I recently granted an interview with Tessa Cunningham, a correspondent of the Daily Mail, a major newspaper in the UK. She had read my book Two Is Enough and wanted to know some of my personal story and what brought me to write this book. All well and good, except for the fact that she failed to tell me that the result of this interview would be first person article ghost written by Ms. Cunningham titled “Friends call me selfish—but not having kids is the best thing I’ve ever done.”
This title sounded like a direct quote but the problem is I did not, and would never say “not having kids is the best thing I’ve ever done.” There were many other things attributed to me that were not said during our interview and the quotes Ms Cunningham lifted from interviews in the book were also paraphrased in ways which could be misleading. Some assumptions were made about interviewees that were frankly wrong. A simple fact check prior to publishing the article might have solved this but I was never contacted for a fact check so these assumptions and misrepresentations were left unchecked and uncorrected.
What really upset me was that the weekend that she documented in this article--where my friend Marie (mother of three children) called me selfish, followed by golf and an Italian meal, never happened. In fact I do not have a friend named Marie. It’s true that I told Ms. Cunningham that couples who choose to remain childless are often considered selfish by friends and others who do not understand the true motives for intentional childlessness, however this article made it appear that we remain childless primarily because we love our careers and our lavish and glamorous lifestyle and we think our lot is better than that of parents. That is not true. I simply told her that one of the most compelling motives for remaining childless by choice is because we like our lives as they are and we don’t believe our lives would be enhanced by the presence of biological children.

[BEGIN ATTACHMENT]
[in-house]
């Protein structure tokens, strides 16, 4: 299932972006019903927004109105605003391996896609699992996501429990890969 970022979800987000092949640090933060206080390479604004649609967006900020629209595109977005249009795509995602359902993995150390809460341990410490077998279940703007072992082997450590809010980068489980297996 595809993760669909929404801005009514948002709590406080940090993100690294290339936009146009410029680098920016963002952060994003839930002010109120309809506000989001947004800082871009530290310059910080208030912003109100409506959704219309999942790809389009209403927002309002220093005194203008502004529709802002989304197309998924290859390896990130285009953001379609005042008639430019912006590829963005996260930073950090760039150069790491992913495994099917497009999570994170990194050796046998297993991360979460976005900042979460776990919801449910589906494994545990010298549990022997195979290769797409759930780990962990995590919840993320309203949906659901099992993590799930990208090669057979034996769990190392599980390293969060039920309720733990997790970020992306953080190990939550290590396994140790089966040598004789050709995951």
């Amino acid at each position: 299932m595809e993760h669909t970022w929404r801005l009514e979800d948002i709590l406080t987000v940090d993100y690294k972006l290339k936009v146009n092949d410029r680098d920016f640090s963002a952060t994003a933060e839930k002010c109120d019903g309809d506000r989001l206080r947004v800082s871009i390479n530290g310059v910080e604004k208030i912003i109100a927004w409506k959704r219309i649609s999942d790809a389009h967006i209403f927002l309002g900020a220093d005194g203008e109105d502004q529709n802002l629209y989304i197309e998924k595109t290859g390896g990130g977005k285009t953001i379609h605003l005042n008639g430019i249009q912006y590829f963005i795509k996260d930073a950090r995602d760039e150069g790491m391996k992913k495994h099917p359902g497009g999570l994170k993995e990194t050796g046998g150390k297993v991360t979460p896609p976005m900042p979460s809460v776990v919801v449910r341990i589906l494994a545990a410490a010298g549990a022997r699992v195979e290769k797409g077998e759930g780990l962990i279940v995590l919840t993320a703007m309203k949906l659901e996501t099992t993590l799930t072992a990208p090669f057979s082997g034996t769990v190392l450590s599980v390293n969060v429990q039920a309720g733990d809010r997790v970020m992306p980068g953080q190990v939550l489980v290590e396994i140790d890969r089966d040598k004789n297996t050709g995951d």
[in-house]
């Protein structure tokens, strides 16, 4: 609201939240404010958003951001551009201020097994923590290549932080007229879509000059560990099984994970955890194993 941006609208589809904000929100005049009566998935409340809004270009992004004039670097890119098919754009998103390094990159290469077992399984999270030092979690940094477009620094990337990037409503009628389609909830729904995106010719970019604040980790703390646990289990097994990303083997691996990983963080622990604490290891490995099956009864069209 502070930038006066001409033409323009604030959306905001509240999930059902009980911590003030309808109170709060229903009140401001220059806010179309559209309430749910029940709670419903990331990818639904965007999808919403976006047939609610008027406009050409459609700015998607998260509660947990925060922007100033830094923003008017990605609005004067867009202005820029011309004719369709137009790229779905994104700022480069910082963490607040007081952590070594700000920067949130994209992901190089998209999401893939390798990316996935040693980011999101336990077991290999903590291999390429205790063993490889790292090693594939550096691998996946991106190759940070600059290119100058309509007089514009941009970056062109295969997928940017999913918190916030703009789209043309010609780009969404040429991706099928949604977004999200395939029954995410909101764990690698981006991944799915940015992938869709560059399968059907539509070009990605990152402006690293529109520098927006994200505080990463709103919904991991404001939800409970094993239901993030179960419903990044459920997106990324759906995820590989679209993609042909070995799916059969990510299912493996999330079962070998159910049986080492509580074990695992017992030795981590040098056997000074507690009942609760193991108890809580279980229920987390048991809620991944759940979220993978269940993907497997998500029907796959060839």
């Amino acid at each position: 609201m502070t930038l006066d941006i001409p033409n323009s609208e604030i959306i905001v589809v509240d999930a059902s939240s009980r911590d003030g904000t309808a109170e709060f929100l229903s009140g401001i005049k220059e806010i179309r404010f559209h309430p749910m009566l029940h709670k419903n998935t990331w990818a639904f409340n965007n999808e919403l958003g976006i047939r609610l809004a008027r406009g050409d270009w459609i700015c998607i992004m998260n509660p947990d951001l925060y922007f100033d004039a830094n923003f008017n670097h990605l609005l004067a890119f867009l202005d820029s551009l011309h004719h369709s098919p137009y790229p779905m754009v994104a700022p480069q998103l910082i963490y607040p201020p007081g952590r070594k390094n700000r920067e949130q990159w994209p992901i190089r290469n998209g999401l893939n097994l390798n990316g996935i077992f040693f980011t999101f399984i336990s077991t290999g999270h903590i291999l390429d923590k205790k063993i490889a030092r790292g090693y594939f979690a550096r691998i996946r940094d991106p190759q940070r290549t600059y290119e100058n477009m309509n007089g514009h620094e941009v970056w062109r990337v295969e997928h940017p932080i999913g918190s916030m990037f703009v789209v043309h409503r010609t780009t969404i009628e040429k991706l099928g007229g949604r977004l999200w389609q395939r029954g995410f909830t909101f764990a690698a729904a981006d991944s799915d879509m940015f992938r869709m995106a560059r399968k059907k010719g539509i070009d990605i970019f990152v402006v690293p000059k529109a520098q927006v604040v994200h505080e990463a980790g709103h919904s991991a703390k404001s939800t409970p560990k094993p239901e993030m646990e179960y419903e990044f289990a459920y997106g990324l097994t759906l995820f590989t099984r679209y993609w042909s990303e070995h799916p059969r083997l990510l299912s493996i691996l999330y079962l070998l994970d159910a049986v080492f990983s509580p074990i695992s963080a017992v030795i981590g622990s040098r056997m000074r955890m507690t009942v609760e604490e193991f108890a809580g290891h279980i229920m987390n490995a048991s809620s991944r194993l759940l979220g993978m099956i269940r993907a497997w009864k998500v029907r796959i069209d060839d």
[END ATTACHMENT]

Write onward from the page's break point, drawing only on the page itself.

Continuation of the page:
I also said that women who remain childless often experience a higher level of marital satisfaction than do mothers of small children (a fact supported by studies other than mine). I did say that I had a career that involved a lot of overnight travel. However, career considerations were not the primary reason for my decision to remain childless. I told her my lack of desire for biological children was the primary motivator for me.
According to my survey, most women do not choose to remain childless primarily because of their careers. Some people really want children and find that children do enhance their life experience, some people do not. There is no good or bad decision here. No one is right or wrong. You make your choices and you live with them. There are downsides to living childless by choice (social isolation and stigma) which I did share with Ms. Cunningham and in my book but these downsides did not make it to the article. What did make it in the article would lead people to believe that the childless by choice think that parenthood is drudgery, and unfulfilling for all, including parents. And that the childless by choice lifestyle is all fun-filled weekends and high-powered careers.
I don’t know if that is your life, but it certainly isn’t mine.